Gordon Brown was in Basra in Iraq on Tuesday of this week to announce that 1,000 British troops would leave the city by the end of the year. But 4,000 will remain in Iraq – despite being driven out of Basra city last month.
That's not good enough for the Stop the War Coalition's supporters in parliament, who want Brown to pull out the troops completely – from Iraq and Afghanistan.
Bob Wareing MP is chair of the all-party Stop the War group in parliament. 'Our aim is an early withdrawal and an end to the occupations,' he told Socialist Worker.
Bob is clear as to the real reason behind Brown's announcement. 'It's because we've been defeated in Basra,' he said. 'It's just not safe for them there.'
Brown's announcement is the latest in a series of attempts by New Labour to distance itself from the debacle of the wars while maintaining loyalty to George Bush's 'war on terror'.
Last week defence secretary Des Browne told a Labour Party conference fringe meeting that British engagements in Iraq and Afghanistan 'are commitments for decades [and] some of them may be commitments for generations'. Yet in the same breath he suggested that the 'commitments' would not necessarily be military.
Foreign secretary David Miliband admits to mistakes in Iraq while insisting that 'we share core values' with the US.
Behind the spin are chilling indications that Brown is preparing to back George Bush's plans to escalate the war by bombing Iran.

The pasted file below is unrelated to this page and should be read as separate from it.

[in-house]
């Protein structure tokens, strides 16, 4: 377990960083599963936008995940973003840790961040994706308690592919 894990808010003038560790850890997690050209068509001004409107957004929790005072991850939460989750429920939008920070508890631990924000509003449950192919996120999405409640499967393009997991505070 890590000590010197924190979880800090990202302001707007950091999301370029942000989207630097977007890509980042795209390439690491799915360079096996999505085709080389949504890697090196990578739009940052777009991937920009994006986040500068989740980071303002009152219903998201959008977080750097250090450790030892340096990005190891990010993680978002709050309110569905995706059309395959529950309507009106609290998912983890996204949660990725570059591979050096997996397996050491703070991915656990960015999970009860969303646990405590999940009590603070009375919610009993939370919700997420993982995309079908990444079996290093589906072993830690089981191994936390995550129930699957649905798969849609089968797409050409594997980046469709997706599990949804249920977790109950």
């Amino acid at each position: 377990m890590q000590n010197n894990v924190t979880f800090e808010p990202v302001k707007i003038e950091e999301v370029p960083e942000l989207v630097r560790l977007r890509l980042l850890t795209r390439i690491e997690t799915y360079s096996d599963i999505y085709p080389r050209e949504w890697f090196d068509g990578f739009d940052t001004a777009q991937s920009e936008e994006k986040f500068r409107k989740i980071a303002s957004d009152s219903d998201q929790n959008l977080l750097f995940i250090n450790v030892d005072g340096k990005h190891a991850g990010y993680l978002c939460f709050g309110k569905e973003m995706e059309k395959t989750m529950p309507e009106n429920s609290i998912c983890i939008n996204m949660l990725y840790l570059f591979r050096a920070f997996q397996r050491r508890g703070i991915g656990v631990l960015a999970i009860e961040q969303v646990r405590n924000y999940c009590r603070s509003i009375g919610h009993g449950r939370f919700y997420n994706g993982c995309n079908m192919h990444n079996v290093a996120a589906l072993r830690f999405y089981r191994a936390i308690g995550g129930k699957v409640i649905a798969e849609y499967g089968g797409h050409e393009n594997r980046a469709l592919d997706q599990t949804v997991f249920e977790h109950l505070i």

Veteran US investigative journalist Seymour Hersh claimed this week that 'the bombing plan has had its most positive reception from the new government of Britain's prime minister, Gordon Brown'.
Hersh quotes a 'senior European official' and a 'retired American four-star general with close ties to the British military', both of whom say Brown blames Iran for attacks on British troops in Iraq and is willing to back airstrikes against the country.
But both officials admit that the evidence for direct Iranian involvement in the Iraqi resistance comes from US intelligence sources – whose credibility is in tatters after the lies about WMD peddled in the run-up to the invasion of Iraq.
Hersh finds no hard evidence that Iran has been supplying weapons to the Iraqi resistance.
Whatever the truth of the allegations, the fact remains they are being pushed as a pretext for an attack on Iran.
Bush is only too willing to lash out to try to impose his will on the region – but any such attack would be a disaster for the Middle East and the world.